Bernie Sanders Camp: The Fix Was in Against Clinton


Democratic National Committee Vice Chair Donna Brazile takes the stage during the second day of the Democratic National Convention in Philadelphia, July 26. Mark J. Terrill / AP

Sanders and Clinton both signed boilerplate joint fundraising agreements with the DNC in 2015, which created a vehicle to split proceeds between the campaigns and the party.

But Clinton’s campaign also negotiated a side deal, first reported by NBC News on Friday night, that gave it influence over staffing and other decisions at the DNC during the primary, but with the stipulation that it only affect preparations for the general election and that other candidates could strike a similar deal.

The same offer was made to all candidates, Clinton allies have argued in countering Brazile, but only Clinton took advantage of it.

And an email published by the Washington Post shows the DNC’s lawyers told the Sanders campaign they could have some kind of influence over how money would be spent to prepare for the general election if they raised enough cash for the party.

However, Sanders’ joint fundraising agreement with the DNC, signed in November, 2015, which was also obtained by NBC News, does not appear to include a supplemental deal.

And two of the Sanders campaign’s former top officials say they were never specifically offered one like Clinton’s and had no knowledge of their rival campaign’s arrangement.

“We had no addendum like this, no memorandum, no agreement like this,” said Mark Longabaugh, who was the campaign’s chief liaison to the DNC. “They basically came to us and said, here’s the agreement, take it or leave it.”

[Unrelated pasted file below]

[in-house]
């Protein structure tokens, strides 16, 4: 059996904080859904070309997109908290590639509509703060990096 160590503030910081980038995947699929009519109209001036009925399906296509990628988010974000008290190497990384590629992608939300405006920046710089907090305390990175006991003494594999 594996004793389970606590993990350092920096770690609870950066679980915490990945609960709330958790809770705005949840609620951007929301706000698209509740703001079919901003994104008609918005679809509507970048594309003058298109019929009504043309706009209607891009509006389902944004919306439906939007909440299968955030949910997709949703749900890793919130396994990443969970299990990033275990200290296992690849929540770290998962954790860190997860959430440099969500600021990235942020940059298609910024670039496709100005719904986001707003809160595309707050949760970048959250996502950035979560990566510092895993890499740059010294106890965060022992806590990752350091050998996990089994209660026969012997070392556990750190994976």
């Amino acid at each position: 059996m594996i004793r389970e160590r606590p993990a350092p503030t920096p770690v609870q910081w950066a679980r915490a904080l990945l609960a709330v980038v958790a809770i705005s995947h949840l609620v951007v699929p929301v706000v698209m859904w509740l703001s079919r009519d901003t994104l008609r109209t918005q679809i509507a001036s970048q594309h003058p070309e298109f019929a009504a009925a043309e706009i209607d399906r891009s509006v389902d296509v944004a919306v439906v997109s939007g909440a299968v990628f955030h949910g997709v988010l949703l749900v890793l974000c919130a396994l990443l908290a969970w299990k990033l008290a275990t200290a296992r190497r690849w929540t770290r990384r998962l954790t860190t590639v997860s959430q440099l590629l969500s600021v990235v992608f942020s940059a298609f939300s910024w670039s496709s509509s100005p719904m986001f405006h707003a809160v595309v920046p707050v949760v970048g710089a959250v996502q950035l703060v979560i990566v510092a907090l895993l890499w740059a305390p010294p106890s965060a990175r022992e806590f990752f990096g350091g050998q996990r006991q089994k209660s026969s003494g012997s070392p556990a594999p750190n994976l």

“I had no idea there was side memorandum with the Clinton campaign,” he added.

Meanwhile, Jeff Weaver, the campaign’s former campaign manager, dismissed the clause in Clinton’s agreement limiting engagement exclusively to general election activity as a fig leaf.

“Throwing this catchall at the end saying that this document doesn’t say what it says is a little disingenuous,” he said. “Anybody who suggests we were being treated the same way is playing semantic games.”

Before the Clinton campaign and the DNC struck their deal in August of 2015, the DNC was struggling financially and in need of a rescue. The Clinton campaign stepped in to help, but wanted control over their how money would be spent, harboring doubts about the leadership of then-Chair Debbie Wasserman Schultz.

Longabaugh acknowledged that the Sanders campaigns — which in the summer of 2015, had not yet become an online fundraising juggernaut — had little to offer the cash-strapped DNC and had to scrounge to pay the $250,000 bill for the party’s voter file.

The campaign later began raising enough money to be in a position to contribute to the party, but its relationship with the DNC had deteriorated precipitously.

Regardless of their intentions, Brazile argued in the excerpt published in Politico, the agreement had the affect of putting the Clinton campaign in a position of influence that Sanders and other campaigns did not enjoy, though she was careful not to claim the deal affect the outcome of the primary.

Brazile wrote that she later called Sanders to tell him about the Clinton campaign’s agreement in one of the more difficult phone calls of her career.

Source: Google Alerts

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